With Harvestman, Neurosis’ Steve Von Till has been exploring a much less bombastic form of music; arboreal, earthy and yet still dark in its own shadowy way. With Music For Monoliths however, he’s moved entirely out of the nocturnal storm clouds and into the hazy fogs of dawn.
The album, seven mostly-instrumental tracks over a just-right duration of forty-four minutes, opens with the skirling wail of a hurdy-gurdy. This is an instrument which, for me, always invokes the wider collectives that circled around Coil and there is a relationship here, in both project’s interest, with the ideas of stone circle solstices and of a mythic resonance to the landscape itself. The track, The Forest Is Our Temple, even fades out halfway through only to rise again, acting as a literal overture for the album. It’s a door that leads into the heart of the music itself, a hush as we cross the threshold.
More familiar guitars appear in the tracks of the album proper, but they’re awash with the drones of ancient synths and layered effects that shimmer like pollen in the summer sun. Oak Drone, for example, sounds like Earth’s back catalogue played by magicians who’ve just arrived from Clark Ashton Smith’s Zothique cycle of weird tales. Weird is a word that resonates strangely as I listen to this album, in both the senses of supernatural but also the deeper meaning of something unearthly breaking through into our world; it’s the sound of fairy rings and hidden dells where reality seems somehow thinner than it is elsewhere, where sounds creep into our ears from hidden places.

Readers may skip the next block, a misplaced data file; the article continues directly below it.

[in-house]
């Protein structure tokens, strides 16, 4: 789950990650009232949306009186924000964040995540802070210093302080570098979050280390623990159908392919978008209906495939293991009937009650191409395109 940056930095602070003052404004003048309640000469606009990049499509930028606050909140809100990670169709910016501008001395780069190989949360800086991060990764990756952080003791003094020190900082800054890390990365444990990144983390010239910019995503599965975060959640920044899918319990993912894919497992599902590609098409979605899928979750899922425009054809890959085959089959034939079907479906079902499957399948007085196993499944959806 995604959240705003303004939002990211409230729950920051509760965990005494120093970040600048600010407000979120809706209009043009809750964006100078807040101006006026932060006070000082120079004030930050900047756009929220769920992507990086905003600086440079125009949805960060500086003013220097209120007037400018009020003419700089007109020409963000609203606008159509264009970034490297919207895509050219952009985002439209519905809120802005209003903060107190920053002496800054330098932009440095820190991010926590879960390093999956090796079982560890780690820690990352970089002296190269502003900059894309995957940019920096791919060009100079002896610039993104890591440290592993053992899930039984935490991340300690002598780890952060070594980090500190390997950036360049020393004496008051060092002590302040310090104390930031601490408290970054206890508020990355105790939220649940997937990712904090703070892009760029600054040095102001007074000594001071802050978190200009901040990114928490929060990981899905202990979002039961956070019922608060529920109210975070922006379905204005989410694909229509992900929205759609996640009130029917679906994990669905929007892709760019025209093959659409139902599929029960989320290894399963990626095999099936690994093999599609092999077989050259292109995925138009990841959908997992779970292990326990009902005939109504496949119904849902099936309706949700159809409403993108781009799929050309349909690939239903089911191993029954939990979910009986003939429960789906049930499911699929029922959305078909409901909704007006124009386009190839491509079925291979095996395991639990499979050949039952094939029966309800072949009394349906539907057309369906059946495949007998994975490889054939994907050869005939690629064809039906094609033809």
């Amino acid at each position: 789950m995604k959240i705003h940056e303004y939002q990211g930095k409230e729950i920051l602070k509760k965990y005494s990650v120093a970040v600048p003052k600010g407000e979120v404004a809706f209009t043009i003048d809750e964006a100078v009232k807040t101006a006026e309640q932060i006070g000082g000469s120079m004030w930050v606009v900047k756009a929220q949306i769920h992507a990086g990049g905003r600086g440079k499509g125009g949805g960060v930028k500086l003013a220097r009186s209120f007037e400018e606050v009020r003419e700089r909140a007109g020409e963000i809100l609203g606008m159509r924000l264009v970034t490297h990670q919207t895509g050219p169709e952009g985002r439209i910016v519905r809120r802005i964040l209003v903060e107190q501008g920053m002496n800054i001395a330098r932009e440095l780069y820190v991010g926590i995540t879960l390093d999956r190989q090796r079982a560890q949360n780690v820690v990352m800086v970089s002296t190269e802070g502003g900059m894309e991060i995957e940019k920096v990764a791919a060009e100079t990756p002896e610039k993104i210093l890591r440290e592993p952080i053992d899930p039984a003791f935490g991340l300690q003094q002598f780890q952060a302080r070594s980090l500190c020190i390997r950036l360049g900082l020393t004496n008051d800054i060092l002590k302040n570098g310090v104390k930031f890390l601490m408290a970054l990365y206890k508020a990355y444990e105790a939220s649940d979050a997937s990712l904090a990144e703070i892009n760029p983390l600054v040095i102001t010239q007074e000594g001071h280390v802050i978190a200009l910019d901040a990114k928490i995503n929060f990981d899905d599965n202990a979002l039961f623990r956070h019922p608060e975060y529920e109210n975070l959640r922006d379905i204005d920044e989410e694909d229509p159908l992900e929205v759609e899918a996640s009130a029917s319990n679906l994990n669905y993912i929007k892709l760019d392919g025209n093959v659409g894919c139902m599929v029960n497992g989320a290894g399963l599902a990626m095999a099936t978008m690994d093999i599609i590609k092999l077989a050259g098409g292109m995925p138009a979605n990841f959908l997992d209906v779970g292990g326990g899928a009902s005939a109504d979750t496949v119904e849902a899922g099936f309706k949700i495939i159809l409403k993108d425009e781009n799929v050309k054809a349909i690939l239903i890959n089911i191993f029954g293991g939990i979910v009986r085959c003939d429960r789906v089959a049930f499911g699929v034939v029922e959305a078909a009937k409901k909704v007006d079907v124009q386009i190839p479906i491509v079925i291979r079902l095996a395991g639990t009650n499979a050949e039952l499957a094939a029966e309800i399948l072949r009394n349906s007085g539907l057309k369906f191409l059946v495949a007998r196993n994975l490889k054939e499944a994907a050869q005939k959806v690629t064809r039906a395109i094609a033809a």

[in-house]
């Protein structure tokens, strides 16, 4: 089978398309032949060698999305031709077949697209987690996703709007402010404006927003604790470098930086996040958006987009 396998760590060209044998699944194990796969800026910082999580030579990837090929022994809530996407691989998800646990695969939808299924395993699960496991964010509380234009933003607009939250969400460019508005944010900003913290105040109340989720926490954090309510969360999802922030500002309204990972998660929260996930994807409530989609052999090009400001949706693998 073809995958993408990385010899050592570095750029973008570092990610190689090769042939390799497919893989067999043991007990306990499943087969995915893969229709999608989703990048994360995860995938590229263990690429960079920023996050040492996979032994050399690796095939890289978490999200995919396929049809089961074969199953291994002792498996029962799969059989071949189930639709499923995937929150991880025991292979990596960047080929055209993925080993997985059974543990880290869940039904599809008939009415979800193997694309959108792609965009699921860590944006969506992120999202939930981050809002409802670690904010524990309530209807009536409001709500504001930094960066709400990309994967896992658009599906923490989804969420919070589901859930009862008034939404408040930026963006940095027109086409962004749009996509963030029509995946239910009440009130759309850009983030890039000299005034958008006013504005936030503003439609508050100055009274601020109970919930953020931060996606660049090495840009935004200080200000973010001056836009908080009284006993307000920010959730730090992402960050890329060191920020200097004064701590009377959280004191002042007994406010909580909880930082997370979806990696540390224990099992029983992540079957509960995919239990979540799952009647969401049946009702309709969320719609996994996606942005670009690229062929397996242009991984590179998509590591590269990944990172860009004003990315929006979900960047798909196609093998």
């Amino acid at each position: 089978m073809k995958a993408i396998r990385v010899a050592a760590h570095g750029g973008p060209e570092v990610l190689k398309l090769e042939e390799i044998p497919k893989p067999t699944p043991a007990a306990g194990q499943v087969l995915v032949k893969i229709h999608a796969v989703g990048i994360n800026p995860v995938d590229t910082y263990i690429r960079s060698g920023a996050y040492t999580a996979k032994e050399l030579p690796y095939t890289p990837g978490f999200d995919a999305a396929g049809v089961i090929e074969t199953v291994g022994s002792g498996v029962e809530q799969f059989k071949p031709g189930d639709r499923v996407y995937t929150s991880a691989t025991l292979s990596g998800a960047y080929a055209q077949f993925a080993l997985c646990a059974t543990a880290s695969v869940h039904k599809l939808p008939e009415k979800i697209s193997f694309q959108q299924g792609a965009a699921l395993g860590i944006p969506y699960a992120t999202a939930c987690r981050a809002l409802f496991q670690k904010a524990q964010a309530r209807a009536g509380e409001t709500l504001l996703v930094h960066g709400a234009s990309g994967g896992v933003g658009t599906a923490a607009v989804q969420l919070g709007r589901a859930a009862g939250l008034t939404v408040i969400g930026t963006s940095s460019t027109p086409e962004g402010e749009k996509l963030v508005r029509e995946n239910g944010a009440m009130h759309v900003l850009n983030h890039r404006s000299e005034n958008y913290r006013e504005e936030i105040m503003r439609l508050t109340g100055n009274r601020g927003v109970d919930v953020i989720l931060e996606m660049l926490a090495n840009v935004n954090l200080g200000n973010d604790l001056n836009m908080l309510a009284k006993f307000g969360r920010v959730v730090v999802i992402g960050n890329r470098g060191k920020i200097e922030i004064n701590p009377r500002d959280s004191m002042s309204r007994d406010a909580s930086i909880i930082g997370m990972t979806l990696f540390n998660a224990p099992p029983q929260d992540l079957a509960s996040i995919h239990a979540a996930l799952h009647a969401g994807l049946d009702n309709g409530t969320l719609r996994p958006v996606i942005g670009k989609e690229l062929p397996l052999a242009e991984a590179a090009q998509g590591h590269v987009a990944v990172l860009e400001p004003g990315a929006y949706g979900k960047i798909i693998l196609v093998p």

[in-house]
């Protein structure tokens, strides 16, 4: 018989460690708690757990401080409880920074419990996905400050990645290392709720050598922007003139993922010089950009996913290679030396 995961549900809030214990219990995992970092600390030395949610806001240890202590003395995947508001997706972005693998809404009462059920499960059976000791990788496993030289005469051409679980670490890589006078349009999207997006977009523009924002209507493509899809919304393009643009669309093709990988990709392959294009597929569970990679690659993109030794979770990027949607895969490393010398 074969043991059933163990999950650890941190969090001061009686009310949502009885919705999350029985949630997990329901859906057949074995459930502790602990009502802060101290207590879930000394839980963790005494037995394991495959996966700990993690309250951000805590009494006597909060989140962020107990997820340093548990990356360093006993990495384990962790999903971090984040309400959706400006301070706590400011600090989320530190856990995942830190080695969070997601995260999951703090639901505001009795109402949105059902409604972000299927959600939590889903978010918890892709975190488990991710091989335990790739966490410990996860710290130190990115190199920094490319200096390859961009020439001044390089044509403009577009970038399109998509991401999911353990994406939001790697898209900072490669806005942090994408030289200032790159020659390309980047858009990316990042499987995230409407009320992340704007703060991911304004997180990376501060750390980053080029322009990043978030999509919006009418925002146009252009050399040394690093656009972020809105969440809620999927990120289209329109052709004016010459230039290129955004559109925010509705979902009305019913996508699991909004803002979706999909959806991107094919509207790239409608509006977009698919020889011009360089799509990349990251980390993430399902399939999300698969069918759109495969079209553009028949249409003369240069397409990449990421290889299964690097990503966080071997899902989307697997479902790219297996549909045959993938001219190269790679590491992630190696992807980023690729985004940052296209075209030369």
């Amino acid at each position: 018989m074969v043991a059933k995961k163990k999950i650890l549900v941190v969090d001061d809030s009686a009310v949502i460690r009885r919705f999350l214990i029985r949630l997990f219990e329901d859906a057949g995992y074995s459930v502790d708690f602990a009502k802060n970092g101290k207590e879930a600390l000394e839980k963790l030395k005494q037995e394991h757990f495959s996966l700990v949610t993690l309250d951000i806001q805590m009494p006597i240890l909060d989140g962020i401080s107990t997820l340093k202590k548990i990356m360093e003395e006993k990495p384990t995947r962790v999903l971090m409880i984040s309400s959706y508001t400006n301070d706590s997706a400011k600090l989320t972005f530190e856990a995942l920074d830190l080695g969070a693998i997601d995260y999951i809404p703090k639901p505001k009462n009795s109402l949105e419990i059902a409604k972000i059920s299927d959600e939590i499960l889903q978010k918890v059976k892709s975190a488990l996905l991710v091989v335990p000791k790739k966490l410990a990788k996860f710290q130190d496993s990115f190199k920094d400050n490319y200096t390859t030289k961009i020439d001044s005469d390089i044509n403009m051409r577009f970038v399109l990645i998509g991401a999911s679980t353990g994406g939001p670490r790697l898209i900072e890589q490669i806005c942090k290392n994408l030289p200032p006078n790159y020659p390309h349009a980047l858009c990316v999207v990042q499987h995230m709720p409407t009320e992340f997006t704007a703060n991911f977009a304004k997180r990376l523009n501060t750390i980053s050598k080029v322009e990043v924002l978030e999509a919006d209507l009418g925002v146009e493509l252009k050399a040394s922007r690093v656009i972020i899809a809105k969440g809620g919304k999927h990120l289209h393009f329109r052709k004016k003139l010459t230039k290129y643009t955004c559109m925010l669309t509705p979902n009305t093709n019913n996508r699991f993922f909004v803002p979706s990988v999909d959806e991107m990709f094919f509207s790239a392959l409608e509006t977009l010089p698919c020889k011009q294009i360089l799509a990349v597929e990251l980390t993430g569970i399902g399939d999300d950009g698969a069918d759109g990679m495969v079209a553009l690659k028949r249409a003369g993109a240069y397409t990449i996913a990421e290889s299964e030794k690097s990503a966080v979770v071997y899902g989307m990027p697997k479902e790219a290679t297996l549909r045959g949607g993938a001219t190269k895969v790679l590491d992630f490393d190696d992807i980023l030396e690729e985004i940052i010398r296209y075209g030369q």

Two of my favourite tracks from the album, the double-whammy of the Spiritualised-esque drone of Cromlech and Levitation, exemplify this feeling. While the former blends layers of atmospheric synth lines into the long, drawn-out sense of time you feel in the very early part of the latter day, with its muted rhythms reminiscent of Jesu’s more melancholic moments, allows more a human vision to take hold – the hissing of power cables in the rain, the distant voices of cities – but still keeps that separation of man and nature.
White Horse, the album’s finale and perhaps its masterpiece, synthesises all these elements into a single whole – the strangely warping synths, so reminiscent of 70’s radiophonic soundscapes, merged with gently lilting melodies, multiple guitar lines weave between and around each other like moths in moonlight, a searing melody soars hawk like overhead – until Von Till’s voice, both haunted an haunting, intones a phrase that begins with the words “the stones call to me, just as they always have”. It’s not the album’s first piece of vocal work but it’s unique in its clarity. We don’t need to know which stones are calling him, the immediate thought is the strangely wrought megaliths of the wild and lonely places, but the implication is clear; this place is not the only place.
This is a wonderful and deeply emotional record, whose layers peel back archeologically only to reveal more layers underneath.
Scribed by: Daniel Pietersen